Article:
For the second half of our Central America holiday, my friends and I headed to the islands of Belize for some well deserved relaxation time after our action-packed week in Guatemala. Our plan was to take a boat from Belize City and spend a couple of days each on Ambergris Caye and Caye Caulker, sunbathing, snorkelling and consuming our weight in Caribbean food and rum. Sounds like heaven right? It was.
But there was another reason I was so excited to get to Belize. 3 years ago I learned to scuba dive and fell in love with it, but living in England allows absolutely zero opportunity to go diving without a dry suit and at least a small chance of getting hypothermia. Belize on the other hand has some of the best diving spots in the world, the most famous of which is the often deadly Blue Hole. While I’m fairly amateur and had no intention of floating off into this likely death trap, I was itching to get my tank on and get out on the reefs of Hol Chan Marine Reserve. After checking out a few options, we scored a bargain deal by booking onto a whole-day snorkelling tour that would allow us to snorkel at three sites plus do one dive while the rest of the group went on a fourth snorkel. Just two of us and a guide without any clumsy snorkellers kicking me in the face with their fins – sounded perfect.
Our dive having been scheduled for the last site of the day, we started with guide snorkelling at three different locations. I’m not the biggest fan of snorkelling – I always swallow water and groups tend to be full of inexperienced people who can’t use fins and have no spacial awareness – but the tours were amazing; the guides were constantly pointing things out underwater and then surfacing to tell us what we’d seen, and the clarity if the water was incredible. I had a GoPro strapped around my wrist and I was so pleased at how well my photos came out.
The highlight of the tour should have been the final spot, where we were lucky enough to encounter a stingray and a large group of sharks having their lunch by one of the boats. However this part of the trip did raise a few issues for me – not only was one of the crew members feeding the sharks off the side of the boat, our guide proceeded to grab one of the sharks around its belly so the group could approach and stroke it. On my scuba dives it’s always been a golden rule to avoid touching coral and wildlife as much as possible, yet here was a guide practically wrestling a shark while it was trying to eat its lunch. It was a terrible example to set, because of course one of the snorkellers soon tried to do the same. The shark squirmed away, and I blew bubbles at the guy in a way that I hope came across as angry. Is that likely to have translated?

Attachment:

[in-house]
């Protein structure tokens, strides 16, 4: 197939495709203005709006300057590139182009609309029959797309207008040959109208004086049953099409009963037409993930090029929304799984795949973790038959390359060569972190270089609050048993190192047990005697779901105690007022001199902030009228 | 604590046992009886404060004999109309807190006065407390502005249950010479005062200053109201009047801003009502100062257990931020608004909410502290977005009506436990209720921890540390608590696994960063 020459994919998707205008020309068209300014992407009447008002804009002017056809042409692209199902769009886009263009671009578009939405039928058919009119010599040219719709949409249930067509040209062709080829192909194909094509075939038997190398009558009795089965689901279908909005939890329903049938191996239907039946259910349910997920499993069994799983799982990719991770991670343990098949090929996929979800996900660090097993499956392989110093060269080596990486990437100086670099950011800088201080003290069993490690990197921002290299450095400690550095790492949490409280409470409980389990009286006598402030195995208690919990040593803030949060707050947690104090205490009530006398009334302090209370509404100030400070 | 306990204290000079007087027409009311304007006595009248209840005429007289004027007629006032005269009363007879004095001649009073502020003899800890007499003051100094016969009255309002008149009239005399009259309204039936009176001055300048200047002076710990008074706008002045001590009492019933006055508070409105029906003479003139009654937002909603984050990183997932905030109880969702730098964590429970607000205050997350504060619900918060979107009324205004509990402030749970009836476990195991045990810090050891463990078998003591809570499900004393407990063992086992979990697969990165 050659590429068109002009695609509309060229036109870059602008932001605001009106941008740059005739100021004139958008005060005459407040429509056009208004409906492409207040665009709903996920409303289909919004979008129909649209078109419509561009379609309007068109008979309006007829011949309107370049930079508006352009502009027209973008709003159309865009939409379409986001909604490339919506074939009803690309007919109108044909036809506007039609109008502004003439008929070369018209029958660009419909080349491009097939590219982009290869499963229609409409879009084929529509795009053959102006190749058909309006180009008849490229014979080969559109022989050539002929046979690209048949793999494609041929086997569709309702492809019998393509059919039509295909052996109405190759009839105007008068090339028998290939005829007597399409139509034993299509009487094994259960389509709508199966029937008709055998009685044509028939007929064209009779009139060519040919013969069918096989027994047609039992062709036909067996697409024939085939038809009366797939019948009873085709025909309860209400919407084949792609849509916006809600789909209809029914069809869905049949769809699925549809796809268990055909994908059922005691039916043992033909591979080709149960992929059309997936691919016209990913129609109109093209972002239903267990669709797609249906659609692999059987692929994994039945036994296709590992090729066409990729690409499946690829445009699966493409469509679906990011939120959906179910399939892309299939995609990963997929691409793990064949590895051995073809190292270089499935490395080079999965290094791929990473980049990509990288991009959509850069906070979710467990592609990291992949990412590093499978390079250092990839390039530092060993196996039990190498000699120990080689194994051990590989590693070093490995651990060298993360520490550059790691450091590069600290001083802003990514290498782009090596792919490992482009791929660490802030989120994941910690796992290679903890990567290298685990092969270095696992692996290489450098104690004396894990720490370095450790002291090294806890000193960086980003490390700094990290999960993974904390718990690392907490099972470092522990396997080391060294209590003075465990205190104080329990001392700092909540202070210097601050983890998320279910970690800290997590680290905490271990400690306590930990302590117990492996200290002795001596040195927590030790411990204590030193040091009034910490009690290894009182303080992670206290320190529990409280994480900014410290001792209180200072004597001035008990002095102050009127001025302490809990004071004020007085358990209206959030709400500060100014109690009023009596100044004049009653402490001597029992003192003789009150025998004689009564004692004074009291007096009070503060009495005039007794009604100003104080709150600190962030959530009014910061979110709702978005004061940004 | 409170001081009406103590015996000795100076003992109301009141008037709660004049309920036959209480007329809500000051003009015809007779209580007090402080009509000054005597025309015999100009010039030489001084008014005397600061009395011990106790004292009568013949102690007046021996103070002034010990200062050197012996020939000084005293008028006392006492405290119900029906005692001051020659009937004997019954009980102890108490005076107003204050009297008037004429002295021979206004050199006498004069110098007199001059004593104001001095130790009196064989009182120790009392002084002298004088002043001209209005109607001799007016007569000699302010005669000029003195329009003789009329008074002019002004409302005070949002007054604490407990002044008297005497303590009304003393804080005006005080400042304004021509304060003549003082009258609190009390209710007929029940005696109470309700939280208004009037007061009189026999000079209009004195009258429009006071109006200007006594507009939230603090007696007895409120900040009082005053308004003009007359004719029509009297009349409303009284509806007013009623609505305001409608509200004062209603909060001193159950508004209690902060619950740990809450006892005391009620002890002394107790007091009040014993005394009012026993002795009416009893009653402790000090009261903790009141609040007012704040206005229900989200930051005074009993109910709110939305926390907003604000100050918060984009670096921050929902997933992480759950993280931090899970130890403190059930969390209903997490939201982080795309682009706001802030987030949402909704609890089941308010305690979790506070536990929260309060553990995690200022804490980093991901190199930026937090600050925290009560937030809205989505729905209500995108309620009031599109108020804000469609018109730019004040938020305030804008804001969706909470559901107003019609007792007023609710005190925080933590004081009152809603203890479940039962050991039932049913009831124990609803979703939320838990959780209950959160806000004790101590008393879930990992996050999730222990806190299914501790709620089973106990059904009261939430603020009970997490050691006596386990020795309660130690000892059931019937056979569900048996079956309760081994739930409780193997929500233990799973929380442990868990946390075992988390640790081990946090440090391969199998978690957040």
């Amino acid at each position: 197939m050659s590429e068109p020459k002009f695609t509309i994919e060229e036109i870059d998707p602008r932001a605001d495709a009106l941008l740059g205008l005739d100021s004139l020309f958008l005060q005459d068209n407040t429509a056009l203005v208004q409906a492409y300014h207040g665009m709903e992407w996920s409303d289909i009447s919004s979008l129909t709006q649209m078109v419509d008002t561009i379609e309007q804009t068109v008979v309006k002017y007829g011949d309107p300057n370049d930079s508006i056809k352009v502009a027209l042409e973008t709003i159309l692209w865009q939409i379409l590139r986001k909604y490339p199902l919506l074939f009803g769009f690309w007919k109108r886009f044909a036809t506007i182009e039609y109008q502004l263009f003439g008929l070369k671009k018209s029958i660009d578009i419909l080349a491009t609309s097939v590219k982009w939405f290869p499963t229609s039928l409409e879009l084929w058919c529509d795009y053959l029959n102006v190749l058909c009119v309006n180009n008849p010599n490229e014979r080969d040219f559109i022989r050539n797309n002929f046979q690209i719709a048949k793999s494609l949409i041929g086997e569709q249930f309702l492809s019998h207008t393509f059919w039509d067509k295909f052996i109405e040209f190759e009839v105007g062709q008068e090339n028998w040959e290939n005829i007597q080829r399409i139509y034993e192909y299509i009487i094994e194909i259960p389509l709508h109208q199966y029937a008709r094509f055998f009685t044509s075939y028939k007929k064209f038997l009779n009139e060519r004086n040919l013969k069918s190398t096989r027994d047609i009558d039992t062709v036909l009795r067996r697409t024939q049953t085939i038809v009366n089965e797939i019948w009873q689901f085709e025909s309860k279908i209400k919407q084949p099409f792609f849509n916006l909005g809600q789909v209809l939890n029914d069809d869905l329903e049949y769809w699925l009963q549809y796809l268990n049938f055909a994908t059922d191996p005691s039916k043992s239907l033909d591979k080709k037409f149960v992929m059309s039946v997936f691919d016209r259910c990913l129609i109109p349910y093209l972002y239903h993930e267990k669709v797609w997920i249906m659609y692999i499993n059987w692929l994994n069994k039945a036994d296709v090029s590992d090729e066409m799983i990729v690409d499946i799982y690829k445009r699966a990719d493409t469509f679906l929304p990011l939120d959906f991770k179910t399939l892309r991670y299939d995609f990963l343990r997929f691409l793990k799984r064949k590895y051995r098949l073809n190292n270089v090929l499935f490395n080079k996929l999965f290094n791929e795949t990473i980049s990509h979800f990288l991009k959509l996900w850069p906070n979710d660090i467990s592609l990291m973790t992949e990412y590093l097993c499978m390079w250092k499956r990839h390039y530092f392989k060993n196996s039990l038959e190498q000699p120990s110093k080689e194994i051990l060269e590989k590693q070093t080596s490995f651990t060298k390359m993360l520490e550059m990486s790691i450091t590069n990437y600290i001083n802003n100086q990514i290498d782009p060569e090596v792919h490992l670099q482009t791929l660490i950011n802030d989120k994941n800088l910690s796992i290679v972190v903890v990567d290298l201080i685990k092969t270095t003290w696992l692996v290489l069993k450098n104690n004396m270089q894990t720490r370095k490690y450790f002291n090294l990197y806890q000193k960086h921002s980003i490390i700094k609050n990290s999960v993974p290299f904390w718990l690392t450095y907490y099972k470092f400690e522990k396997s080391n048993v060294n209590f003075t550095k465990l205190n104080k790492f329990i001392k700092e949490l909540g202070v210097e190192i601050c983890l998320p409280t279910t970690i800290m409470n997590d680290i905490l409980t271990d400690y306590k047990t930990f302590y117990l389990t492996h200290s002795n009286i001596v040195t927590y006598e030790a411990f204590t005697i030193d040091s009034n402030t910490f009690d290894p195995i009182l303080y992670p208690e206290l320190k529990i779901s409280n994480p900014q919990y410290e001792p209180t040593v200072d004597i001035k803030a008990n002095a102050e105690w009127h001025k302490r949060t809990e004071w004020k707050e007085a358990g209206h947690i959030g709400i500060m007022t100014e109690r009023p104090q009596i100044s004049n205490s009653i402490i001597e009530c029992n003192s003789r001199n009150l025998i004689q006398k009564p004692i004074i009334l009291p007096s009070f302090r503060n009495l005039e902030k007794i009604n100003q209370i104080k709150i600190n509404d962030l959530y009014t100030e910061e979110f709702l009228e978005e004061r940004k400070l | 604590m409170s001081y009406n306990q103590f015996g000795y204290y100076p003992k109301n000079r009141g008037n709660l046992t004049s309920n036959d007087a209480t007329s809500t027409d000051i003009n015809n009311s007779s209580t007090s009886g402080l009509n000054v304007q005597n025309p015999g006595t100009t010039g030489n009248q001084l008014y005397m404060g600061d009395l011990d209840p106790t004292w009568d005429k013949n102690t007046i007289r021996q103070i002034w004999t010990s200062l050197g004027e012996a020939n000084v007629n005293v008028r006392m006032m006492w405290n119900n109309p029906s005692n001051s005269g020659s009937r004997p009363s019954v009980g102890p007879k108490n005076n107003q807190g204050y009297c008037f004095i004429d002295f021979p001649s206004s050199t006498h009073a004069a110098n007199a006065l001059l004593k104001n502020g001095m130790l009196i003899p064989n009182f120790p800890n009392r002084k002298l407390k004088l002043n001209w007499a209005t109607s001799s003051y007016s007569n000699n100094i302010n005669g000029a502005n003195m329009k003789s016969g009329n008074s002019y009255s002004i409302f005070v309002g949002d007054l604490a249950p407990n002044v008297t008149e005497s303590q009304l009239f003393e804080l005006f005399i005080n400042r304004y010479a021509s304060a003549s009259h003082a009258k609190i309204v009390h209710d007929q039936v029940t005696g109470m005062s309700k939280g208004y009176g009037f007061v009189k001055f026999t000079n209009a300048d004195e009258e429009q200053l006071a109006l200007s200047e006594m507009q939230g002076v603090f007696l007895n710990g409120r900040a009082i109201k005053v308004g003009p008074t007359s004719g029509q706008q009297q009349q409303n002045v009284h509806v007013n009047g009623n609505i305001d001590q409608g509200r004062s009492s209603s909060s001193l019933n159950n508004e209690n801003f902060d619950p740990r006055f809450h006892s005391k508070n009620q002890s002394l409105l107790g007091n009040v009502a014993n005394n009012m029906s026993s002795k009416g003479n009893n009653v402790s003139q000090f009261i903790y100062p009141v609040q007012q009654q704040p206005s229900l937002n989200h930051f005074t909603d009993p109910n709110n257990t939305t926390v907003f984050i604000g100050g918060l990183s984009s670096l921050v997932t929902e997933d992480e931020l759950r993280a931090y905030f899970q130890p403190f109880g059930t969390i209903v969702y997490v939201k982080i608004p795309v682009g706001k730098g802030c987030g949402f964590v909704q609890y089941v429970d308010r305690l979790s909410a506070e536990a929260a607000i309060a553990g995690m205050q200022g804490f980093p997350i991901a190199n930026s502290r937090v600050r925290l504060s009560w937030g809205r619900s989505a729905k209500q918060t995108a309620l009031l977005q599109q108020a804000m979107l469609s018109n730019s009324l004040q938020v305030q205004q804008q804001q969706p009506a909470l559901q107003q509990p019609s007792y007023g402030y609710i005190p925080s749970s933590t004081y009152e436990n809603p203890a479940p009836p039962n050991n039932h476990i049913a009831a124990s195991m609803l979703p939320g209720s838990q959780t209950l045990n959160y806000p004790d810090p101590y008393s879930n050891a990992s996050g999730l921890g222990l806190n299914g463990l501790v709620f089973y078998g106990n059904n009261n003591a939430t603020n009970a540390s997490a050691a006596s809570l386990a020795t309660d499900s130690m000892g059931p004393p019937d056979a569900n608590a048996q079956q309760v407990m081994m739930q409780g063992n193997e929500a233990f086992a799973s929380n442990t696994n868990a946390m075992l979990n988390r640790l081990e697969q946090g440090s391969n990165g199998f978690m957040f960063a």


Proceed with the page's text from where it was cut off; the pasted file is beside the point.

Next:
As I’d expected, the best part of the day was actually the dive. Amazed and delighted to find that it wouldn’t be necessary to wear a wetsuit, we strapped on our air cannisters and left our snorkel group behind to have some one-on-one time with the ocean. I find it hard to explain why I love diving so much; you see beautiful wildlife, it’s good exercise and you have so much fun, but for me it’s also my therapy, a sense of calm I can’t replicate in any other way.
The desire to experience this calm was one of the reasons I chose to leave my camera on board, so I don’t have any pictures to share from the last section of my day. But we had a gloriously tranquil 35-minute dive, quietly drifting under the groups of snorkellers on the surface, floating alongside turtles and swimming through coral caves. The cherry on top of cake came when we climbed back on board ahead of the snorkel group to find we had the boat to ourselves, as well as two huge cups of rum punch served by our cute dive guide. Life’s good in the Caribbean Sea…
Have you snorkelled or dived on the coral reefs in Belize? I’d love to know what you thought!